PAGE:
The question is this: Is Mrs. John Kerry helping or hurting her husband's campaign? A few opinions on this deal.

HEMMER: I bet!

CAFFERTY: Harris in East Hartford, Connecticut: "She's a plus to Senator Kerry's campaign, and she's got what it takes to be a first lady: money."

Reg in Thunder Bay, Ontario: "If she helps anymore he'll have trouble being elected dog catcher."

Virl in Hertford, North Carolina: "Teresa Kerry is a wonderfully frank and honest person. True, an oddity in the political realm. What is hurting John Kerry is stupid questions from the likes of you."

Heidi in Jacksonville, Florida: "Teresa Kerry has been a radical activist of some sort all of her life. Look it up on Google."

And Chris in Columbia, Tennessee: "There are several more she should have told to 'shove it.' She should start with you, Jack."

COLLINS: Yikes!

HEMMER: We knew you were going to touch a nerve with that one.

CAFFERTY: Huh?

HEMMER: Yes, you knew it.

CAFFERTY: That's why I have thick skin.

HEMMER: Yes.

(CROSSTALK)

CAFFERTY: And I've been told that before, just in case you're interested.

COLLINS: I like that you read a lot.

CAFFERTY: A time or two.

COLLINS: Because you don't have to do that. I like that you read those.

CAFFERTY: Hey, it's what the people are -- it's the voice of the people.

HEMMER: Listen, I'm going to be -- I'm not going to watch football this weekend. I'm going to wait for your program with Andy Serwer.

CAFFERTY: Oh, well, good.

HEMMER: Yes.

CAFFERTY: And since you bring it up, and I had totally forgotten to read this thing, the -- well, what do you want, you know?

HEMMER: That's what I'm here for.

CAFFERTY: I'm an old person. The state of American politics -- thank you, Bill -- is sometimes described as laughable, as are certain portions of this telethon in search of a disease that we do between 7:00 and 10:00 in the morning. That's why the folks over at Comedy Central's "Daily Show" like politics.

On "IN THE MONEY" this week, we're going to talk with one of the nutcases from that program, Stephen Colbert. He is a correspondent on "The Daily Show," a funny guy.

HEMMER: Oh, yes.

CAFFERTY: And he's written this book, and he's got some thoughts on this CBS thing. And I'm looking forward to talking to him. Saturday at 1:00, Sunday at 3:00. Please tune in, I need the money.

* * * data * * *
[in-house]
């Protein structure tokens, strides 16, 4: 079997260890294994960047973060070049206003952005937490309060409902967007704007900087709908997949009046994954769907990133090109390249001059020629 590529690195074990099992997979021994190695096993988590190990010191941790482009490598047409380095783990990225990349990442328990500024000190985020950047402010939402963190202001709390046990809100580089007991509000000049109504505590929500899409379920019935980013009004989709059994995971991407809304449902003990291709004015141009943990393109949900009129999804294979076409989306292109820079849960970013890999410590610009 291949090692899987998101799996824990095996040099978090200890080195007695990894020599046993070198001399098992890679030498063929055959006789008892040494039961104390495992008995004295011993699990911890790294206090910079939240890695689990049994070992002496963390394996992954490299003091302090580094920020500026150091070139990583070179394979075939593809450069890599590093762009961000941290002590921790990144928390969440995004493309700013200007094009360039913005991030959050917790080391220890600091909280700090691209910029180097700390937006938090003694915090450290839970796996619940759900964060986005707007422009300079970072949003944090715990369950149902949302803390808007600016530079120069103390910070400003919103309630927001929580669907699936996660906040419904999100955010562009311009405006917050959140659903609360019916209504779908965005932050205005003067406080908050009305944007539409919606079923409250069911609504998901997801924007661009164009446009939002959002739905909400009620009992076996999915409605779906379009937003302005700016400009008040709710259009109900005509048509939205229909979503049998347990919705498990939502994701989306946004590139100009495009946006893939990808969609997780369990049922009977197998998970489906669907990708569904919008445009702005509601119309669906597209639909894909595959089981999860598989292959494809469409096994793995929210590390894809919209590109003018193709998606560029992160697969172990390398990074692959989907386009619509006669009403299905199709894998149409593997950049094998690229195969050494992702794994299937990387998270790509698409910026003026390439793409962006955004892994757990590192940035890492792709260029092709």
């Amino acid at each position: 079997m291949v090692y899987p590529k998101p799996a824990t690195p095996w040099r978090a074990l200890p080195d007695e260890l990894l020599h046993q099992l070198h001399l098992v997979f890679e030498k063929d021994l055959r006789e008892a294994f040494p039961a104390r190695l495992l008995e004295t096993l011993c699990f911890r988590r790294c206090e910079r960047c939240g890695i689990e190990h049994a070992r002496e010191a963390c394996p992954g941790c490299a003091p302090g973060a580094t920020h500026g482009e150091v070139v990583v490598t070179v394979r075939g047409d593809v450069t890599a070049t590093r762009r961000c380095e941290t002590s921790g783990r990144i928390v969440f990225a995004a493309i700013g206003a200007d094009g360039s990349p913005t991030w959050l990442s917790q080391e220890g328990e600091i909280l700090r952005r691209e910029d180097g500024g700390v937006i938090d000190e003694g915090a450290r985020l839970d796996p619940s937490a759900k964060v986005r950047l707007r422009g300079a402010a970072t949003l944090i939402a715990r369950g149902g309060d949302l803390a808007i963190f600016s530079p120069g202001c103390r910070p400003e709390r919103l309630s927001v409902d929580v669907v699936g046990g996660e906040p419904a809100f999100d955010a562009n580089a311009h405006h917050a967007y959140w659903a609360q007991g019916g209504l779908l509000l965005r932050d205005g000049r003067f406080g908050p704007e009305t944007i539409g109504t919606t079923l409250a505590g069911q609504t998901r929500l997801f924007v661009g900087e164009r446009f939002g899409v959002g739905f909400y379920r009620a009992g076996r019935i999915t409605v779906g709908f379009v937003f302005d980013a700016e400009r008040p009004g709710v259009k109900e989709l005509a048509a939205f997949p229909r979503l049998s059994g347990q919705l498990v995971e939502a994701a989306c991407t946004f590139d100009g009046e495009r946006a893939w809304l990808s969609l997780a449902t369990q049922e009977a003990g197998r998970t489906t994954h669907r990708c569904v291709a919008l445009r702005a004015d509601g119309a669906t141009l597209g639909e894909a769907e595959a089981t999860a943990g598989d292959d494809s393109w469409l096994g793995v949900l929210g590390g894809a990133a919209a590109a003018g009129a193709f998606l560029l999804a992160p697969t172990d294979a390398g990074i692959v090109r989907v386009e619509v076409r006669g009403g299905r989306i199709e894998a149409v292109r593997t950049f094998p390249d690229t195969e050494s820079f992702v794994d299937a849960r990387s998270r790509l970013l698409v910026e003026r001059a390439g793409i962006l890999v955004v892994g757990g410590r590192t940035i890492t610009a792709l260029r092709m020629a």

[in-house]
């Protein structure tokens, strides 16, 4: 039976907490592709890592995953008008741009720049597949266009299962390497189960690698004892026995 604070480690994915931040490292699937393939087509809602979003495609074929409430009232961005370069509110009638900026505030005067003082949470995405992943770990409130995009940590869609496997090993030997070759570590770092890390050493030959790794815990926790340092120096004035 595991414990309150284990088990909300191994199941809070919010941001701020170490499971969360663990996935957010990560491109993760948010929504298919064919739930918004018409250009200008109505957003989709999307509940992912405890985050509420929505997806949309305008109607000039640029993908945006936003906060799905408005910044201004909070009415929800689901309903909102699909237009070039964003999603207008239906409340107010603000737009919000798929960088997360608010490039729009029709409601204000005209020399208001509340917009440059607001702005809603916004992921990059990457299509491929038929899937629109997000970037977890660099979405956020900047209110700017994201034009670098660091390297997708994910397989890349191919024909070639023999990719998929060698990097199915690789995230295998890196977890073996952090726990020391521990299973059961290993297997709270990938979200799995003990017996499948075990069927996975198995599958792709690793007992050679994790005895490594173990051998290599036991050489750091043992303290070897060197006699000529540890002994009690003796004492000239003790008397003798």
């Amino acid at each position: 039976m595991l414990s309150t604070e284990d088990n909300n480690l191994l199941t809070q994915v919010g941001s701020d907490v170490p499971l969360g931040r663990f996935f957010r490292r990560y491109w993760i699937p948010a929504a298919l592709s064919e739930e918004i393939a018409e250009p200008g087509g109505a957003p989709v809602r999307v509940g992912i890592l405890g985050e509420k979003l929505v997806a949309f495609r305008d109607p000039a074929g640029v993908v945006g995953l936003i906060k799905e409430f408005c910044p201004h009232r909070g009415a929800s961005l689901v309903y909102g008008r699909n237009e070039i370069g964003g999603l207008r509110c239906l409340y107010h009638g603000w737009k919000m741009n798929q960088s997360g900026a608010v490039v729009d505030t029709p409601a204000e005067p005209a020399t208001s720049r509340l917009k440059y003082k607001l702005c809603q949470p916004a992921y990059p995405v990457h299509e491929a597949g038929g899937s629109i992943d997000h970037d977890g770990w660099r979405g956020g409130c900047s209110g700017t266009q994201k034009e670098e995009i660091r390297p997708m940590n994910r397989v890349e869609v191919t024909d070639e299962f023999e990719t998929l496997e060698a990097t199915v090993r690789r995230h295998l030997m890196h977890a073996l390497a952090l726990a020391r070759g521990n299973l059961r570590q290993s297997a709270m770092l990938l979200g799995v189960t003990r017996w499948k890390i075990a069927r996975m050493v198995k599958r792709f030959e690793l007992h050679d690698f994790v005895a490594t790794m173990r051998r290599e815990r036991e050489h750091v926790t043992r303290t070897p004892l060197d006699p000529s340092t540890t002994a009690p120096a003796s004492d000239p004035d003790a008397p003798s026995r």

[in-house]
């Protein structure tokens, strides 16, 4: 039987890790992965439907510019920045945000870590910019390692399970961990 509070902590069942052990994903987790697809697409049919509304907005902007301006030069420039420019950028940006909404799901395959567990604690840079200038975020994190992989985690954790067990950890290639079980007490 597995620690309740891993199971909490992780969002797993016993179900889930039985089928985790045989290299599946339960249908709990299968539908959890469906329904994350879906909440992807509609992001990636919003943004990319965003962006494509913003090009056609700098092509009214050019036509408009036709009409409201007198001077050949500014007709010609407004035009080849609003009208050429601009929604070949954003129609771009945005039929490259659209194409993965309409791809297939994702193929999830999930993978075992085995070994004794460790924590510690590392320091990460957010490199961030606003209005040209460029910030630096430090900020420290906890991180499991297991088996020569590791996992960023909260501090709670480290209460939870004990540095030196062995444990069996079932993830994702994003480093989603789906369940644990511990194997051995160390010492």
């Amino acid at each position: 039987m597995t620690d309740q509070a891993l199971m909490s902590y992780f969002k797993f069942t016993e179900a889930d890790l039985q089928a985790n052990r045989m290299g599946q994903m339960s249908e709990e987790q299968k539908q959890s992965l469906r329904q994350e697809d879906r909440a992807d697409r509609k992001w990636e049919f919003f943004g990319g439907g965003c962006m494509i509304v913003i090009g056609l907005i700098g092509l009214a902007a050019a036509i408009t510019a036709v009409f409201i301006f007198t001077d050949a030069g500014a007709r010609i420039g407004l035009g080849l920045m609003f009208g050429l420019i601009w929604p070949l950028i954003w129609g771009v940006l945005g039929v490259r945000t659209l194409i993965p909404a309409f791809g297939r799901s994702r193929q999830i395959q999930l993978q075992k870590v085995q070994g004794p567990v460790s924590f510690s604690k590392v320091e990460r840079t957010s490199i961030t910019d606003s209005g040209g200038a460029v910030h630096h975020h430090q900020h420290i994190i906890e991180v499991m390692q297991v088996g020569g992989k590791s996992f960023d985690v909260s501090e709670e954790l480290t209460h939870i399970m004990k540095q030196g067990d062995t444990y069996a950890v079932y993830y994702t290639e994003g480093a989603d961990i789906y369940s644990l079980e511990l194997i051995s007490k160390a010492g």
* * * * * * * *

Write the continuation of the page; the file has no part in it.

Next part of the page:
COLLINS: All right. We'll do that. Jack Cafferty, thanks so much.

Still ahead this morning, it's Ben and Jen, part two. But this time J.Lo has been replaced. "90-Second Pop" is coming up on AMERICAN MORNING.

(COMMERCIAL BREAK)

COLLINS: It's "90-Second Pop" for a Friday. The round-up of the usual suspects now. Jessica Shaw from "Entertainment Weekly," B.J. Sigesmund, staff editor for "US Weekly," and "New York" magazine contributing editor, Sarah Bernard.

Guys, good morning.

JESSICA SHAW, "ENTERTAINMENT WEEKLY": Good morning.

B.J. SIGESMUND, STAFF EDITOR, "US WEEKLY": Good morning.

SARAH BERNARD, CONTRIBUTING EDITOR, "NEW YORK" MAGAZINE: Good morning.

COLLINS: It's Friday, thank goodness.

Sarah, let's start with you. Martha Stewart, OK, she hasn't gone to jail yet.

BERNARD: Not quite.

COLLINS: But she has been talking already about what will happen afterwards, which would be could be some sort of reality TV thing.

BERNARD: This is my favorite story that we've had in a long time.

COLLINS: You are comparing her to Donald Trump already.

BERNARD: I know. See, it's like they've skipped over the jail part, and they're going right into her success afterwards...

SHAW: I think (UNINTELLIGIBLE).

BERNARD: ... which is exactly what she wants. Oh, you think it's her hair?

SHAW: Yes.

BERNARD: Well...

COLLINS: A lot of people are going to be upset about this.

BERNARD: Well, you know, I think we predicted this on this couch a couple of months ago when we said that the only thing left for her to do was to try to resurrect herself with a reality show. And she has so smartly teamed up with Mark Burnett, the guy behind "Survivor" and "The Apprentice."

COLLINS: He's kind of successful.

BERNARD: He's a little successful. But the thing is this is not necessarily going to be a reality show. He has said that he signed on to revitalize what she already does. So, he might just sort of figure out an interesting way to have her still as the how-to homemaker expert.

And the amazing thing about this is how good it has been for both of them. Her stock has risen 5 percent this week. And he, believe it or not, has been wanting to get out of the reality show ghetto for a while. He actually has two shows coming up this season that are scripted shows for WB. So, he's actually trying to move on in another direction.

SIGESMUND: I have to say, I do I not see this happening. I do not believe this news. I just...

BERNARD: Why not?